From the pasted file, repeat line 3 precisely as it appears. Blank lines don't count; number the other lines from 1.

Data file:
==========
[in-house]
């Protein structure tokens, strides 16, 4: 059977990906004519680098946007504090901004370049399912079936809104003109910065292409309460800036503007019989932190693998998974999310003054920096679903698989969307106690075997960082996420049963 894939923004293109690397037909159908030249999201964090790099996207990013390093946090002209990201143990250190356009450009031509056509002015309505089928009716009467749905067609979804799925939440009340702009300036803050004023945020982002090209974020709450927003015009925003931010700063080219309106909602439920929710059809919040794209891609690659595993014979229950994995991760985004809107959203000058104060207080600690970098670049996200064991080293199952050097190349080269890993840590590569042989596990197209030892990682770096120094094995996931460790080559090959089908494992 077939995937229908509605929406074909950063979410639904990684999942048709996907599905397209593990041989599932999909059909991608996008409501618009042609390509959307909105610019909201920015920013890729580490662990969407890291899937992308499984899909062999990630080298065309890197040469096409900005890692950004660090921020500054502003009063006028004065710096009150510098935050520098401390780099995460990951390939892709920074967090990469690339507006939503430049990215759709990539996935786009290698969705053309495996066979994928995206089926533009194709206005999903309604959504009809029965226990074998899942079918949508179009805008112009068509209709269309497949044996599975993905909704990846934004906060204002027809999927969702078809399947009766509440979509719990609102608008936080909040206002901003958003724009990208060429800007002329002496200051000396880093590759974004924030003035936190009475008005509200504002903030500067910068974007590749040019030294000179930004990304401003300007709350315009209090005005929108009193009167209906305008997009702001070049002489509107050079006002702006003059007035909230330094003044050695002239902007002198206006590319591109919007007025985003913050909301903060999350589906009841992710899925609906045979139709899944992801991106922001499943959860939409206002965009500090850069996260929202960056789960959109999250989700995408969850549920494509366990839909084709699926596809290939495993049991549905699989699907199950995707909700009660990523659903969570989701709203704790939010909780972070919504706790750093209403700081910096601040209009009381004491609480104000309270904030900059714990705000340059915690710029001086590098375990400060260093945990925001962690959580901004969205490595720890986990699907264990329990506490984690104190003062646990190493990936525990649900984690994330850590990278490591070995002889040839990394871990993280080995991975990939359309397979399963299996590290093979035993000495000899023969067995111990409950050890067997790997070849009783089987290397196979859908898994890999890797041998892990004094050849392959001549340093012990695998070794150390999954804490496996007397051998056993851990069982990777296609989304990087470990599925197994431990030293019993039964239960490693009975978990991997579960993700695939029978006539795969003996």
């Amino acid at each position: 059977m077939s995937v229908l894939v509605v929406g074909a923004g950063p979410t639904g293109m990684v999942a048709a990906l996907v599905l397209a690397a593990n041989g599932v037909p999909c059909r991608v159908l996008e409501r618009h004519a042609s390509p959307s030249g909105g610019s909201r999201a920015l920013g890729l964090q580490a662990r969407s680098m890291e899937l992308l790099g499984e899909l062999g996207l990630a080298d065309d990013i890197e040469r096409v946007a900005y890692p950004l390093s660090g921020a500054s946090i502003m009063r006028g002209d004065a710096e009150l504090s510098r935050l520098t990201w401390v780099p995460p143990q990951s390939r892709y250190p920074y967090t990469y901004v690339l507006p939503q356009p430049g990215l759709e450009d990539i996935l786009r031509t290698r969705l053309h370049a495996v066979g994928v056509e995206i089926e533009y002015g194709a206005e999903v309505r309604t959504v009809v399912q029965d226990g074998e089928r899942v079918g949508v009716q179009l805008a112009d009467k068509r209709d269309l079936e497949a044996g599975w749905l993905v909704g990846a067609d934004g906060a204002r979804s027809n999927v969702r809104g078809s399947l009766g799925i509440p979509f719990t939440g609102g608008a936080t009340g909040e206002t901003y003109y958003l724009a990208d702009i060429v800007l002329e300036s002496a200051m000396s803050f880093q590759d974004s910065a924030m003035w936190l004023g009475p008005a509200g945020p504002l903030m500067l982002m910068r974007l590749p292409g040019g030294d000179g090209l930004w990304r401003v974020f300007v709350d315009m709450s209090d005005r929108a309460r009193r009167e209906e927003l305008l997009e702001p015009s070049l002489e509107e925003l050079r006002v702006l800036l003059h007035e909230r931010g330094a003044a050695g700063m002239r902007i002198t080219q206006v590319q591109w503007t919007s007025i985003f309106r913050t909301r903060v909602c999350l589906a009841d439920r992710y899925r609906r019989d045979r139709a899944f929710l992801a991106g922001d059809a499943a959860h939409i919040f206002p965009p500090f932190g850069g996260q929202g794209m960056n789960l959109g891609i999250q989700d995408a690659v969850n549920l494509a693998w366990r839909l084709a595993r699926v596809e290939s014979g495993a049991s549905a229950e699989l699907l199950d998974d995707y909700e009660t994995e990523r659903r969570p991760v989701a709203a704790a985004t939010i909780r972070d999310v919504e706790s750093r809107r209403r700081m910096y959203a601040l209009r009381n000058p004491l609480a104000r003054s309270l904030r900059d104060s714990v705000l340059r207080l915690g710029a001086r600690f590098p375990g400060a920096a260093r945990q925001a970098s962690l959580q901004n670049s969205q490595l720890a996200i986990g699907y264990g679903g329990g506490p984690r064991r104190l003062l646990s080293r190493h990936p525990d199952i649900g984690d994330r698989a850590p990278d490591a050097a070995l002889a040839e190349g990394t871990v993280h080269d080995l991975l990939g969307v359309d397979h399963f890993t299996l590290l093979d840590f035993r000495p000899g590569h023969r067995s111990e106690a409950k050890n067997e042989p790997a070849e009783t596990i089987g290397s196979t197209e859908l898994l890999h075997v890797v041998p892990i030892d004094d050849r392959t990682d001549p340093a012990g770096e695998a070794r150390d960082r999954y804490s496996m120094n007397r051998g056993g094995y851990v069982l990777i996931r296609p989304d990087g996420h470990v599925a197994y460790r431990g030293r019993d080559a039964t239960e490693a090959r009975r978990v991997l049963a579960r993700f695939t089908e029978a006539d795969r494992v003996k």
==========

């Amino acid at each position: 059977m077939s995937v229908l894939v509605v929406g074909a923004g950063p979410t639904g293109m990684v999942a048709a990906l996907v599905l397209a690397a593990n041989g599932v037909p999909c059909r991608v159908l996008e409501r618009h004519a042609s390509p959307s030249g909105g610019s909201r999201a920015l920013g890729l964090q580490a662990r969407s680098m890291e899937l992308l790099g499984e899909l062999g996207l990630a080298d065309d990013i890197e040469r096409v946007a900005y890692p950004l390093s660090g921020a500054s946090i502003m009063r006028g002209d004065a710096e009150l504090s510098r935050l520098t990201w401390v780099p995460p143990q990951s390939r892709y250190p920074y967090t990469y901004v690339l507006p939503q356009p430049g990215l759709e450009d990539i996935l786009r031509t290698r969705l053309h370049a495996v066979g994928v056509e995206i089926e533009y002015g194709a206005e999903v309505r309604t959504v009809v399912q029965d226990g074998e089928r899942v079918g949508v009716q179009l805008a112009d009467k068509r209709d269309l079936e497949a044996g599975w749905l993905v909704g990846a067609d934004g906060a204002r979804s027809n999927v969702r809104g078809s399947l009766g799925i509440p979509f719990t939440g609102g608008a936080t009340g909040e206002t901003y003109y958003l724009a990208d702009i060429v800007l002329e300036s002496a200051m000396s803050f880093q590759d974004s910065a924030m003035w936190l004023g009475p008005a509200g945020p504002l903030m500067l982002m910068r974007l590749p292409g040019g030294d000179g090209l930004w990304r401003v974020f300007v709350d315009m709450s209090d005005r929108a309460r009193r009167e209906e927003l305008l997009e702001p015009s070049l002489e509107e925003l050079r006002v702006l800036l003059h007035e909230r931010g330094a003044a050695g700063m002239r902007i002198t080219q206006v590319q591109w503007t919007s007025i985003f309106r913050t909301r903060v909602c999350l589906a009841d439920r992710y899925r609906r019989d045979r139709a899944f929710l992801a991106g922001d059809a499943a959860h939409i919040f206002p965009p500090f932190g850069g996260q929202g794209m960056n789960l959109g891609i999250q989700d995408a690659v969850n549920l494509a693998w366990r839909l084709a595993r699926v596809e290939s014979g495993a049991s549905a229950e699989l699907l199950d998974d995707y909700e009660t994995e990523r659903r969570p991760v989701a709203a704790a985004t939010i909780r972070d999310v919504e706790s750093r809107r209403r700081m910096y959203a601040l209009r009381n000058p004491l609480a104000r003054s309270l904030r900059d104060s714990v705000l340059r207080l915690g710029a001086r600690f590098p375990g400060a920096a260093r945990q925001a970098s962690l959580q901004n670049s969205q490595l720890a996200i986990g699907y264990g679903g329990g506490p984690r064991r104190l003062l646990s080293r190493h990936p525990d199952i649900g984690d994330r698989a850590p990278d490591a050097a070995l002889a040839e190349g990394t871990v993280h080269d080995l991975l990939g969307v359309d397979h399963f890993t299996l590290l093979d840590f035993r000495p000899g590569h023969r067995s111990e106690a409950k050890n067997e042989p790997a070849e009783t596990i089987g290397s196979t197209e859908l898994l890999h075997v890797v041998p892990i030892d004094d050849r392959t990682d001549p340093a012990g770096e695998a070794r150390d960082r999954y804490s496996m120094n007397r051998g056993g094995y851990v069982l990777i996931r296609p989304d990087g996420h470990v599925a197994y460790r431990g030293r019993d080559a039964t239960e490693a090959r009975r978990v991997l049963a579960r993700f695939t089908e029978a006539d795969r494992v003996k």